As you can see, a collar serves a greater purpose than attaching a leash to your dog – it functions as a name tag and a signal that your dog belongs to you. When it comes to walking your dog, a collar may or may not be the right accessory, here’s why:
The advantages of a dog collar
- Lots of different types, sizes and styles to choose from.
- Easy to measure and fit a dog collar.
- Easy to use when your dog knows how to walk on a leash – pressure on a collar tells your dog they need to refocus on you.
- Gives you more control over your dog’s movement, without requiring an immense amount of physical strength.
The disadvantages of a dog collar
- If your dog’s head is smaller than (or more or less the same size as) their neck – think greyhound, pug, Peke, Boston terrier – they may easily slip out of their collar. Don’t be tempted to tighten the collar, as this can make it difficult for them to breathe or swallow… and no one wants to be having those problems while on walkies!
- Dogs that are not properly leash trained will pull on their leash. If they are wearing a collar, this can place pressure on their throat and also cause injury to their neck and back. Yanking on the collar doesn’t teach a dog not to pull, but here is a technique that will.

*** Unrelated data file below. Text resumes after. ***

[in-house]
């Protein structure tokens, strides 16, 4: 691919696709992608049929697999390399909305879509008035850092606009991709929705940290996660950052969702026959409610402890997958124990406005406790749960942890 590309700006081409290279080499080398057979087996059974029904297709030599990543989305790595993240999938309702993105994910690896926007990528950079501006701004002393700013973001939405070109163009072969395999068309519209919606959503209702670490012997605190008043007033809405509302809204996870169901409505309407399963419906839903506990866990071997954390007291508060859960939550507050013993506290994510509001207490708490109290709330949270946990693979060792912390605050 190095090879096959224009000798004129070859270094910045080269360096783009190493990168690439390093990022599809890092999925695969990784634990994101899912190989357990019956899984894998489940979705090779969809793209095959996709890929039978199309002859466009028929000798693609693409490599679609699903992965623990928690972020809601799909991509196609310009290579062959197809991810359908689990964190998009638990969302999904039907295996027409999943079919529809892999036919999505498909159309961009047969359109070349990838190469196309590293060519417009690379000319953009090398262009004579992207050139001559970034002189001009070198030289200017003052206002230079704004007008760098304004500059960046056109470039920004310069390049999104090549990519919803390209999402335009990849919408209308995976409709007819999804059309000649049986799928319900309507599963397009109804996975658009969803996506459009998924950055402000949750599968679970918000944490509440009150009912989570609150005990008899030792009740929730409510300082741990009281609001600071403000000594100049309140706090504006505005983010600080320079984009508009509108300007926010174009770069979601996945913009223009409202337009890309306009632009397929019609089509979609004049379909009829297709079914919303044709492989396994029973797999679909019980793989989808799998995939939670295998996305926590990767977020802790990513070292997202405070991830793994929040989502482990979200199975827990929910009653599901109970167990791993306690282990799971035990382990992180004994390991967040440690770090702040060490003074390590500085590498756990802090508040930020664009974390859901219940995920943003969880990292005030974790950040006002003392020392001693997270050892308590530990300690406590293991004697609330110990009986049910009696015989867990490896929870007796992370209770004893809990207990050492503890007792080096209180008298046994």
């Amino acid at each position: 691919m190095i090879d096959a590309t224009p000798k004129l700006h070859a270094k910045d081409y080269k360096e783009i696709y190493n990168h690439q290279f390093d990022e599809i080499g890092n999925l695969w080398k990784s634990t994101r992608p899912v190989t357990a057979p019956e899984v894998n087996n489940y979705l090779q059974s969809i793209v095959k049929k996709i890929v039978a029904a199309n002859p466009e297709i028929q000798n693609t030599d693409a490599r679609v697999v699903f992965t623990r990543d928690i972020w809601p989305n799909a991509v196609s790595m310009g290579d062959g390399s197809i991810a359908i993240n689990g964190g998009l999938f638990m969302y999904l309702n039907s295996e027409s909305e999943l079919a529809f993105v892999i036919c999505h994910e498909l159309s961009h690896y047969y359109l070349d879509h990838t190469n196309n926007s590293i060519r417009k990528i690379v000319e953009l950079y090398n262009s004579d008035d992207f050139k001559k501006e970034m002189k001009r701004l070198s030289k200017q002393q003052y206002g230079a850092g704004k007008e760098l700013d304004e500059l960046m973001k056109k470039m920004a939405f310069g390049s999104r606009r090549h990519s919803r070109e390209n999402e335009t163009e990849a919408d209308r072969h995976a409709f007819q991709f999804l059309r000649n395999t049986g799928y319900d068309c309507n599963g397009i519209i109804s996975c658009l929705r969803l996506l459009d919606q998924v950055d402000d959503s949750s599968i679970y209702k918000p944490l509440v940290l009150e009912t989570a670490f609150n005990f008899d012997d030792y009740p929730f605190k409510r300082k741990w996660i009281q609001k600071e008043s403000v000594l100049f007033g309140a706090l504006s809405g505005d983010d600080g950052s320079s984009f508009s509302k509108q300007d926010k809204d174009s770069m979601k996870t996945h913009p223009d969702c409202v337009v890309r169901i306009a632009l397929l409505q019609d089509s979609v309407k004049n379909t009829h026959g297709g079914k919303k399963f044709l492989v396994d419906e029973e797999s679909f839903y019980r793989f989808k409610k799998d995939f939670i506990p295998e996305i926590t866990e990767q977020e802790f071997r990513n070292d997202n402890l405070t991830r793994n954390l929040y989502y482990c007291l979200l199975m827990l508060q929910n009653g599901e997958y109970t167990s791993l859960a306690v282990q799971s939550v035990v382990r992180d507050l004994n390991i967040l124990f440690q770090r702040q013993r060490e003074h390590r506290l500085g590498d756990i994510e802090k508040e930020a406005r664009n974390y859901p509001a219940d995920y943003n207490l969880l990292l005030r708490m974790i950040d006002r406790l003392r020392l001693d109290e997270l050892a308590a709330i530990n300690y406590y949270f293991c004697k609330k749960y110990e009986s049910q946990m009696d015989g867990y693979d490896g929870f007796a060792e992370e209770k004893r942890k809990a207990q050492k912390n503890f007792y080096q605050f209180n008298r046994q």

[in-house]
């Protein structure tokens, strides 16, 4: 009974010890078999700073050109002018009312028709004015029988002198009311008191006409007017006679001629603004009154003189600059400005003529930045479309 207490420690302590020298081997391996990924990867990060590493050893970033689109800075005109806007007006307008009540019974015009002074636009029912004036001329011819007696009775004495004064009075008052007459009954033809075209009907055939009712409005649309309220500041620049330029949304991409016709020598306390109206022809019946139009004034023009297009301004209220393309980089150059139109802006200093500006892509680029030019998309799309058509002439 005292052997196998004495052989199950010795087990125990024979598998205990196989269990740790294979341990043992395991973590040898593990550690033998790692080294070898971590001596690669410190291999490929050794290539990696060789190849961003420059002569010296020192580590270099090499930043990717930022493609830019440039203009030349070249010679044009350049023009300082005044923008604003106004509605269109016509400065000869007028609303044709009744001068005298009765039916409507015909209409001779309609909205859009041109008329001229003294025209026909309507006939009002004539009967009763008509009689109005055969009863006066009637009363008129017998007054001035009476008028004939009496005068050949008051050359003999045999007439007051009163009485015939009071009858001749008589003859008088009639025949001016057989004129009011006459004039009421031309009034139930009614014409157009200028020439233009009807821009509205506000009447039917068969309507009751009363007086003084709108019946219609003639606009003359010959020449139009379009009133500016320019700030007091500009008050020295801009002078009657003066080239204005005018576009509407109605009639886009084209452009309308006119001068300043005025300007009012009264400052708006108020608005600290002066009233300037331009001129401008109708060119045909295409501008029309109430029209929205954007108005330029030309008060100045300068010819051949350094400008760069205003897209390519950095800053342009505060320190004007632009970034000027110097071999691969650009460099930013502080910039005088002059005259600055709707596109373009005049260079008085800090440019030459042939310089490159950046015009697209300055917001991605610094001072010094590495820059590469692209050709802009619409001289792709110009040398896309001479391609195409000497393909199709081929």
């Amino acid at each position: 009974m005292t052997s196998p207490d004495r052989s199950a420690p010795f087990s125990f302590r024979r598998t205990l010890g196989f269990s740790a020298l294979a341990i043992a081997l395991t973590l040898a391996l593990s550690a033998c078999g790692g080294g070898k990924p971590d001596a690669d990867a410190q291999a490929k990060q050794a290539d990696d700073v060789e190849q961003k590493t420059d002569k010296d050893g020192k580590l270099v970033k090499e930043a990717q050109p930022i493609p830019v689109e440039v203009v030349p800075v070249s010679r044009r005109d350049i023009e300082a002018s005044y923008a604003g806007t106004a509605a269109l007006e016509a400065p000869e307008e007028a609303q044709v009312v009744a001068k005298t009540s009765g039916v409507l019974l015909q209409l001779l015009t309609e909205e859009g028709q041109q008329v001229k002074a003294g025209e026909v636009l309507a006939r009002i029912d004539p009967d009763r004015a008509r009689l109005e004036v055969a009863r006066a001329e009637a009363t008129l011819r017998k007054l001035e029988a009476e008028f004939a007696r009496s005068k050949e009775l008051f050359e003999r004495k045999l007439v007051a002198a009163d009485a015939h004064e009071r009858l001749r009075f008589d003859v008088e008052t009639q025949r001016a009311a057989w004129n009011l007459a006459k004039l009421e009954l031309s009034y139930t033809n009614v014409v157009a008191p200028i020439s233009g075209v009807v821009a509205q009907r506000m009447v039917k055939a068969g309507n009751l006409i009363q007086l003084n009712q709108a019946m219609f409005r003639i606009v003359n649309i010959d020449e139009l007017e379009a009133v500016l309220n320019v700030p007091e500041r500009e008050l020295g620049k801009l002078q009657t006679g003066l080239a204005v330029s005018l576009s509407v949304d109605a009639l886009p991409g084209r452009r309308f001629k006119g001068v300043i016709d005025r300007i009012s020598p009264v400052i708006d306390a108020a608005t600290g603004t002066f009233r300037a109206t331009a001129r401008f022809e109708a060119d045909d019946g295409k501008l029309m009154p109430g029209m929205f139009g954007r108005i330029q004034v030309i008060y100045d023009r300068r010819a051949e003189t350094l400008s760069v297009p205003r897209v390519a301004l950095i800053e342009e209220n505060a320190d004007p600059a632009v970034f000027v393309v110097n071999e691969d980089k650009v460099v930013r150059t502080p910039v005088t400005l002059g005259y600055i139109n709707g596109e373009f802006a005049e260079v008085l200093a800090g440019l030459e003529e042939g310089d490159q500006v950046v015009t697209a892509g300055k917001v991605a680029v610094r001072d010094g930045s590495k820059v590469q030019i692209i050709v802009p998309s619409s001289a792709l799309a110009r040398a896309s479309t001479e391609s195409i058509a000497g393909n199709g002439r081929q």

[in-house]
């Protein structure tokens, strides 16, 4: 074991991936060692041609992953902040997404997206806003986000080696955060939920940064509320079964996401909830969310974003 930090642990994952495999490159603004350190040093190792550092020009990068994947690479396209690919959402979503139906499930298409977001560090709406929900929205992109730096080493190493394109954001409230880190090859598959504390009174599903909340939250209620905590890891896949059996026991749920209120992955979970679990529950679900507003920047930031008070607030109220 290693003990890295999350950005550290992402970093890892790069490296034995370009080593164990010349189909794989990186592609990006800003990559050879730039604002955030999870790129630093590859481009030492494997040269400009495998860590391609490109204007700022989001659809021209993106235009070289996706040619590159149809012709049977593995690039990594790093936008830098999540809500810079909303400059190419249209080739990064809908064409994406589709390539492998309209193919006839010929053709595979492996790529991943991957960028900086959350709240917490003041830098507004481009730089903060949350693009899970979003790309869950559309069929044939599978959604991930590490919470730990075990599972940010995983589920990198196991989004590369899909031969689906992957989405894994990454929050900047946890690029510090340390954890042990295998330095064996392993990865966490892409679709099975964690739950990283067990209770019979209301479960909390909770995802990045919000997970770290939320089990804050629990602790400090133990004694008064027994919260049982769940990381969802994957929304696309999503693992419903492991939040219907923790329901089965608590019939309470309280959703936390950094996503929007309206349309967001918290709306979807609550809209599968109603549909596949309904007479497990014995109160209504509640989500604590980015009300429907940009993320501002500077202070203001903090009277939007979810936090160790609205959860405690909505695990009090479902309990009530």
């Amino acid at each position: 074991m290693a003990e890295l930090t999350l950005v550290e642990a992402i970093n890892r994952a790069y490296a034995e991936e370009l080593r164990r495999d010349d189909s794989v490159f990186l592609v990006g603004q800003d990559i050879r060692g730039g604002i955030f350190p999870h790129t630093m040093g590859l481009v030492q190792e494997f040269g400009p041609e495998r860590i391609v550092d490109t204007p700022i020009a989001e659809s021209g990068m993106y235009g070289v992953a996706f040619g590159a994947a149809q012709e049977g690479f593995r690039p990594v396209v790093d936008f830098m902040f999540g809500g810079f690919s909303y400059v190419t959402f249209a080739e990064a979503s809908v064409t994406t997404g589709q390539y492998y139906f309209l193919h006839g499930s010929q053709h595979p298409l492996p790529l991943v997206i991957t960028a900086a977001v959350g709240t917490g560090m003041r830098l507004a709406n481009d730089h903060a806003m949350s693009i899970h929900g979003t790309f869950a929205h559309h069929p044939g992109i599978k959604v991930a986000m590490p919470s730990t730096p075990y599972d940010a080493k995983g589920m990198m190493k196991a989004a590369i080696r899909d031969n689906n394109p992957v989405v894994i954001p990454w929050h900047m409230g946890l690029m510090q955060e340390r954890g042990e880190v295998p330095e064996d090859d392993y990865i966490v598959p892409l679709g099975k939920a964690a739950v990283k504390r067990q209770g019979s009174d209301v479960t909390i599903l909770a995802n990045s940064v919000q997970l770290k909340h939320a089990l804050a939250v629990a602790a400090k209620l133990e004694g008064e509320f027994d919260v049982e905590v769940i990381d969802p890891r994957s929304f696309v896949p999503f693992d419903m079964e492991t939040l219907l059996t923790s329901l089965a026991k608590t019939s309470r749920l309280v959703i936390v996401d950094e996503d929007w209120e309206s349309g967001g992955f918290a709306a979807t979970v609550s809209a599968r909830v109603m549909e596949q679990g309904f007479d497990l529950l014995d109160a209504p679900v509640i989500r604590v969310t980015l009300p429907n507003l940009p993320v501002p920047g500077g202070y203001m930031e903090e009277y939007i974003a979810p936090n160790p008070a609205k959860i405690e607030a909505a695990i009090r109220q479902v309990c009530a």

- Some small, miniature and toy breeds are susceptible to a genetic condition that weakens the cartilage in their trachea. During inhalation or exhalation, the trachea isn’t strong enough to stay open and collapses on itself – causing rasping, wheezing or coughing. Dogs that are susceptible to tracheal collapse should never wear a collar. These include: papillon, affenpinscher, Pomeranian, Maltese, French bulldog, Chihuahua and Yorkie (among other small breeds).
All about dog harnesses
A dog harness offers another way of attaching your dog’s leash to your dog when you want to take them for a walk. Unlike a collar, a harness fits around your dog’s body, distributing the pressure equally so that it doesn’t only affix to one point (i.e. the neck, as with a collar). Is a dog harness better than a collar? Well – again – that depends on the dog. Some dogs are encouraged to pull when they wear a harness. Other dogs feel more comfortable in a harness and are easier to train when they’re not constantly resisting against the pull of a collar.
The advantages of a dog harness
- Offers a safer option for dogs that have neck, back and tracheal problems. Doesn’t impede brachycephalic (short-snouted) dogs.
- Prevents dogs with smaller heads from slipping out of your grip.
- Offers a more comfortable walk for both you and your dog, especially for those dogs with back and shoulder pain.
- A great tool for leash training a puppy.